Child Abuse Costs in Emotion and Dollars

Child maltreatment exacts a high cost for children and the public health care system

February 6, 2012 / Author:  / Reviewed by: Joseph V. Madia, MD

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(dailyRx News) There's no question about the psychological, and sometimes, physical scars from child abuse. Suffering abuse or neglect during childhood leaves trauma issues that can often be lifelong concerns.

But it's not always talked about in the terms of a public health problem. 

Children who have suffered abuse or neglect are at greater risk for delinquency, aggression, conduct disorder, substance abuse, teen pregnancy, partner violence, anxiety, depression and suicide.

Such abuse has multiple negative effects including social and emotional difficulties, behavioral issues, poorer physical health and decreased economic productivity.

These impact a child abuse survivor over the course of his or her lifetime, and generate high costs. The health care costs during childhood alone are estimated at over $32,600, and more than $10,000 into adulthood.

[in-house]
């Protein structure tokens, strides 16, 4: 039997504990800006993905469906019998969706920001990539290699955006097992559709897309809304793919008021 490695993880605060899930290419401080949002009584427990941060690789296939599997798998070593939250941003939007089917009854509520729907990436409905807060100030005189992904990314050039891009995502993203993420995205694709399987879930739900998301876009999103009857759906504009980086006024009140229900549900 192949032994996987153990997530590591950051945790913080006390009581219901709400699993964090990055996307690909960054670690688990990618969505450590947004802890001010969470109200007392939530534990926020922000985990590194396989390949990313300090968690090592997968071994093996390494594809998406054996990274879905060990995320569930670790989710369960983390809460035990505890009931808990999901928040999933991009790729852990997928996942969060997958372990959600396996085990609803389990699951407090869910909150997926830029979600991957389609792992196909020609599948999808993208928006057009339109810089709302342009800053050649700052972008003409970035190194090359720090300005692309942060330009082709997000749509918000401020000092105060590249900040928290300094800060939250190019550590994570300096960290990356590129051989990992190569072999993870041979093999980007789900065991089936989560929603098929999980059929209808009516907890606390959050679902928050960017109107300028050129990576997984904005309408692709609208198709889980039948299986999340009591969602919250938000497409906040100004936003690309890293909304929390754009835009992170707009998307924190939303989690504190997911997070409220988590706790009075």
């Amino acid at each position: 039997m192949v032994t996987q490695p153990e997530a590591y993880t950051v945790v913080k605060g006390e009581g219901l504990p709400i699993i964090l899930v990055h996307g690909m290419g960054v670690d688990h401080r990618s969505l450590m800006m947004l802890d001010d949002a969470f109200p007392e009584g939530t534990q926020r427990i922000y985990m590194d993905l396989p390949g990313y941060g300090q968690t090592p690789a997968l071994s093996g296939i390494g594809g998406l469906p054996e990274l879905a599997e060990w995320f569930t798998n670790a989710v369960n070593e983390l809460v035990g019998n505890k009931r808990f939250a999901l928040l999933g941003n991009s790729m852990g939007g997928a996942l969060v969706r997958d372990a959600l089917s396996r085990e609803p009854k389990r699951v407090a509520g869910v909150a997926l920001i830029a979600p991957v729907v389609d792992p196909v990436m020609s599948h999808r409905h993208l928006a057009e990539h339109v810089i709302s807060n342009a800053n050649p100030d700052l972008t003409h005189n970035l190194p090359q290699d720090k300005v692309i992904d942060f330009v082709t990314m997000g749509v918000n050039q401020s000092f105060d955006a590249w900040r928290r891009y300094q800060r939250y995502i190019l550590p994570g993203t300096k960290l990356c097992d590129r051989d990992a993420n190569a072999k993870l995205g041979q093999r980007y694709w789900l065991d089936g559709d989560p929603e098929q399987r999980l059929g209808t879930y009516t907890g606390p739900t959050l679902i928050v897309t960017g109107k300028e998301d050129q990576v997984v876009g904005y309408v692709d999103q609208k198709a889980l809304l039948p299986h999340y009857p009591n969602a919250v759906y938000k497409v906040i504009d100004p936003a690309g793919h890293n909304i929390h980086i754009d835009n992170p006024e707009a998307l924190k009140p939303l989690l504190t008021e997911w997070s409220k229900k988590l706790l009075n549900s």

"Report suspected child abuse to a therapist or doctor."

The CDC study looked at the confirmed child maltreatment cases in the U.S. during a 12-month period, including 1,740 fatal and 579,000 non-fatal. The lifetime cost for each of these victims was just over $210,000 - a sum that is comparable to other costly health conditions such as stroke or diabetes.

“No child should ever be the victim of abuse or neglect – nor do they have to be. The human and financial costs can be prevented through prevention of child maltreatment,” said Linda C. Degutis, Dr.P.H., M.S.N., director of CDC′s National Center for Injury Prevention and Control.

Dr. Degutis added that public health agencies and policymakers should advance awareness of the lifetime economic impact of child maltreatment, and give it the priority of immediate action that other high profile public health problems receive.

The report was published in a recent issue of Child Abuse and Neglect, The International Journal.

Reviewed by: 
Review Date: 
February 5, 2012
Last Updated:
February 6, 2012